Trigger Warnings: Suicide, Self-Harm, Abortion, Disordered Eating, Domestic Abuse, Child Abuse, Homophobia, Paedophilia, Child Sexual Abuse, Fatphobia, Slut Shaming and references to Rape
Yeah, those are a lot of trigger warnings, but before we get into this review, we had to start with them. This is a hard book to read. Not only is it about the world ending, but these characters all have hard lives on top of that. This book is short, so though it’s difficult, it is quick to get through. I was lucky enough to be sent a physical copy of this book thanks to the folks of Hot Key Books, and I’m very glad I read it. I think it’s going to be one that will stick with me for a long while.
What would you do if you could get away with anything? Mae and her friends know they only have 30 days left to live. After coming across the body of her childhood friend, her ghost seems to haunt them all, and Mae wants to find out what happened. But people are more willing to do the deadly things they’d never dreamed of doing before, and chaos will take over the school and town.
This book is a heavy read. I can’t underscore how heavy it is. You see all those trigger warnings above? The characters with difficult lives don’t just require one trigger warning each. It’s multiple. I expected this book to be dark. It’s about the last month before the planet dies, after all, but it was so much more than I expected. I thought this would be a fun and fast thriller. It’s not. It’s a deep look into the darkness of people’s hearts and what they might do if they didn’t think they had to worry about consequences. And Chris Whitaker does that so well.
I’m not sure that this is a book I’d reread because I don’t think it would have the same effect on me. I finished this yesterday and have started two other books since. And yet, I’m still thinking about it. Abi’s words, the talk of Forevers. They still haunt me. And that is exactly what this book seems to want. I’m sat here thinking about how I can make my life mean something by just being who I am. And I think that’s something we could all learn from. To the creeps and the weirdos, that’s for sure.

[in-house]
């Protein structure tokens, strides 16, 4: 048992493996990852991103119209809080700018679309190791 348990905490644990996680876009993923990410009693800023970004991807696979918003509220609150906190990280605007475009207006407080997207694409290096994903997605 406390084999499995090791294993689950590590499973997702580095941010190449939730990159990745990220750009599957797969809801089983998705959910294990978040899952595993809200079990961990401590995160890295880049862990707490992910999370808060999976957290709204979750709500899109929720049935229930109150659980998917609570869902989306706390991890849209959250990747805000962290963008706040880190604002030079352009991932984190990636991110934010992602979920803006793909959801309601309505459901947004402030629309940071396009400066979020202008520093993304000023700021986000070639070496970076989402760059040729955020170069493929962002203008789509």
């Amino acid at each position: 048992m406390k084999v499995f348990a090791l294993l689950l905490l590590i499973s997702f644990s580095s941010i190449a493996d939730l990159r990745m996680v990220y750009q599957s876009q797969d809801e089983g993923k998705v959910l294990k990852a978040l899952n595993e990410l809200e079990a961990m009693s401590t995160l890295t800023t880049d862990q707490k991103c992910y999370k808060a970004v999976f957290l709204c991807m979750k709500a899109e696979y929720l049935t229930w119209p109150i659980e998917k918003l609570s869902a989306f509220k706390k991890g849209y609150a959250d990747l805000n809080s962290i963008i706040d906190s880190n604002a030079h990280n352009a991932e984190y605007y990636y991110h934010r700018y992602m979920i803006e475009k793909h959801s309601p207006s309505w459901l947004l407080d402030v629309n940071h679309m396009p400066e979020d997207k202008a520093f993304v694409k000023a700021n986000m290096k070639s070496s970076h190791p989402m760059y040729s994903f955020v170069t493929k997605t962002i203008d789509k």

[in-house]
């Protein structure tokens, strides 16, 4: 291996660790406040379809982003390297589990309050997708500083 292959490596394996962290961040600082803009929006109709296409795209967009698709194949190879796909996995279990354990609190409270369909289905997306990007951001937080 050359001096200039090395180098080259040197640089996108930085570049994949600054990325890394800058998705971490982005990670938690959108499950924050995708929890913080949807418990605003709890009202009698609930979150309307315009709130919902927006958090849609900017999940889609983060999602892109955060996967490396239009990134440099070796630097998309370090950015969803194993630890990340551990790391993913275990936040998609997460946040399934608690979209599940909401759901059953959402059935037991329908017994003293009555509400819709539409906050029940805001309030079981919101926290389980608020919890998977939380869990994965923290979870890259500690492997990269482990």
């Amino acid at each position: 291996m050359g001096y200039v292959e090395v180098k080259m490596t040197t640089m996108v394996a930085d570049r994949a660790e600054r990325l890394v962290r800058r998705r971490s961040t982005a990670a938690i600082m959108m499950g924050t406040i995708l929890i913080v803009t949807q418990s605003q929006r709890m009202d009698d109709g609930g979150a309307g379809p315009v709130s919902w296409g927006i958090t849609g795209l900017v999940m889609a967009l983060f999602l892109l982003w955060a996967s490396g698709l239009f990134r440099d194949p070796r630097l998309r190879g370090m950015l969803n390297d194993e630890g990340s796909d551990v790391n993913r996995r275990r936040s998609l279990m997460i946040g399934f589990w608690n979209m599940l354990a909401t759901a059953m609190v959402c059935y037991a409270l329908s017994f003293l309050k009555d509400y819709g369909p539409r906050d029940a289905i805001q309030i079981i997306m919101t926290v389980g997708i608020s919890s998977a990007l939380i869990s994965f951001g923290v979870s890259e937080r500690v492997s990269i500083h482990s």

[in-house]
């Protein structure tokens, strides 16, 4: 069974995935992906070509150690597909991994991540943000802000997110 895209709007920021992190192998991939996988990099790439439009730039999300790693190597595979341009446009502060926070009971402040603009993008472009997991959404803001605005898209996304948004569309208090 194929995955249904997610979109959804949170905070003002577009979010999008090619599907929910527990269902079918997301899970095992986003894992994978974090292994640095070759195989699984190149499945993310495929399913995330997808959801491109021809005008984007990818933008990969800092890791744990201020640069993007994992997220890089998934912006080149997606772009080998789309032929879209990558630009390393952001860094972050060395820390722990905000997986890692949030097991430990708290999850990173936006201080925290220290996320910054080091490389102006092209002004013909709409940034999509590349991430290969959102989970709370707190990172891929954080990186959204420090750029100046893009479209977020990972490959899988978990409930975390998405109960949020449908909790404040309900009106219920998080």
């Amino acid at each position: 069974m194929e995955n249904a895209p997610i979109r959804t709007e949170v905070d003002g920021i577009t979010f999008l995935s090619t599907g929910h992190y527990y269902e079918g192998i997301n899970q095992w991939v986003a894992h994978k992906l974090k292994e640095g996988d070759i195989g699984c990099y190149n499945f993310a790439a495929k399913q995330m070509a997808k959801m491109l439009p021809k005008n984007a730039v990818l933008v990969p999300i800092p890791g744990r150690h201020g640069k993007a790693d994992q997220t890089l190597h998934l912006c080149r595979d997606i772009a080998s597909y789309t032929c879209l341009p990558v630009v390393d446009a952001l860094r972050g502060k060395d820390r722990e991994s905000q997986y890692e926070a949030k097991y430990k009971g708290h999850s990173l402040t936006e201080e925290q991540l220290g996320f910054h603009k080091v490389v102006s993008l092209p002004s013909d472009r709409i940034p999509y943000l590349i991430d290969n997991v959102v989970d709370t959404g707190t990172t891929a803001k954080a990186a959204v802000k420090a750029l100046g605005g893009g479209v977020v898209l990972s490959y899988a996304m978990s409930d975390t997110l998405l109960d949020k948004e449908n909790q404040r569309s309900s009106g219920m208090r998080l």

With this book being about the world ending, there’s a lot of talk about religion. Or well, Christianity. It may have been nice to see other religions represented. But the kids go to a Christian school, so I suppose it’s not surprising. A few of the kids are in the choir, Mae’s best friend is the Reverend’s son, and there is a lot of questions as to whether God is real or not. As someone not at all religious, this didn’t impact me much. If anything, it did bore me a little. I didn’t care about the church or what certain people thought. But at the same time, it didn’t feel like the religion was being pushed on me.
The writing was interesting. It wasn’t lyrical or floaty, but something about the style felt quite thoughtful and literary. It’s not a style of writing I particularly go out of my way to read. But it suited the book and was easy enough to read. This isn’t a very action-packed book; it’s more introspective, and that definitely makes it stand out. I just tend to prefer a little bit more action and a little less philosophy.
I would definitely recommend this book. Just make sure you’re in the right frame of mind to read it. It’s dark and clever and it’ll definitely get you thinking. But it’s also one that you might need to recover from after.
Title: The Forevers
Author: Chris Whitaker
Age Range: YA
Publisher: Hot Key Books
Release Date: 08/07/21
2 thoughts on “Book Review: The Forevers by Chris Whitaker”
great review! i love the colours on the cover, so pretty!
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It’s really pretty! Kind of matches the mood of the book.